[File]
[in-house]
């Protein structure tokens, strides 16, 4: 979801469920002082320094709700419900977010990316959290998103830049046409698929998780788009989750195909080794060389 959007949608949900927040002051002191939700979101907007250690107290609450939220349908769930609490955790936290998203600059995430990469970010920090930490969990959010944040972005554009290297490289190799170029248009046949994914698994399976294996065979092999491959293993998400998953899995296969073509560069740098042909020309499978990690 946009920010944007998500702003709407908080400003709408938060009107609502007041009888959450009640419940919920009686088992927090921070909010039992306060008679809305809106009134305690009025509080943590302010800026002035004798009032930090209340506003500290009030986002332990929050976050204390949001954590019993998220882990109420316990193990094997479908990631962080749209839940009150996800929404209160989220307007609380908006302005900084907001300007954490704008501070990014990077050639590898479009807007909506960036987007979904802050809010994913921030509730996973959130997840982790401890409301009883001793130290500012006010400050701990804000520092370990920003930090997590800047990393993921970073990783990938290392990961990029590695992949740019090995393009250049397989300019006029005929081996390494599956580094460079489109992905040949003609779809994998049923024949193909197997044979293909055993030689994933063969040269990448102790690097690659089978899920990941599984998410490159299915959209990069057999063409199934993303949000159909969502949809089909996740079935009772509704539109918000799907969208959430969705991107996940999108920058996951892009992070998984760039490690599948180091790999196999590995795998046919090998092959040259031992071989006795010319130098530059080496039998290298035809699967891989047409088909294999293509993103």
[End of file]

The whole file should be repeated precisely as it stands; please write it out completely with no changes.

[in-house]
């Protein structure tokens, strides 16, 4: 979801469920002082320094709700419900977010990316959290998103830049046409698929998780788009989750195909080794060389 959007949608949900927040002051002191939700979101907007250690107290609450939220349908769930609490955790936290998203600059995430990469970010920090930490969990959010944040972005554009290297490289190799170029248009046949994914698994399976294996065979092999491959293993998400998953899995296969073509560069740098042909020309499978990690 946009920010944007998500702003709407908080400003709408938060009107609502007041009888959450009640419940919920009686088992927090921070909010039992306060008679809305809106009134305690009025509080943590302010800026002035004798009032930090209340506003500290009030986002332990929050976050204390949001954590019993998220882990109420316990193990094997479908990631962080749209839940009150996800929404209160989220307007609380908006302005900084907001300007954490704008501070990014990077050639590898479009807007909506960036987007979904802050809010994913921030509730996973959130997840982790401890409301009883001793130290500012006010400050701990804000520092370990920003930090997590800047990393993921970073990783990938290392990961990029590695992949740019090995393009250049397989300019006029005929081996390494599956580094460079489109992905040949003609779809994998049923024949193909197997044979293909055993030689994933063969040269990448102790690097690659089978899920990941599984998410490159299915959209990069057999063409199934993303949000159909969502949809089909996740079935009772509704539109918000799907969208959430969705991107996940999108920058996951892009992070998984760039490690599948180091790999196999590995795998046919090998092959040259031992071989006795010319130098530059080496039998290298035809699967891989047409088909294999293509993103």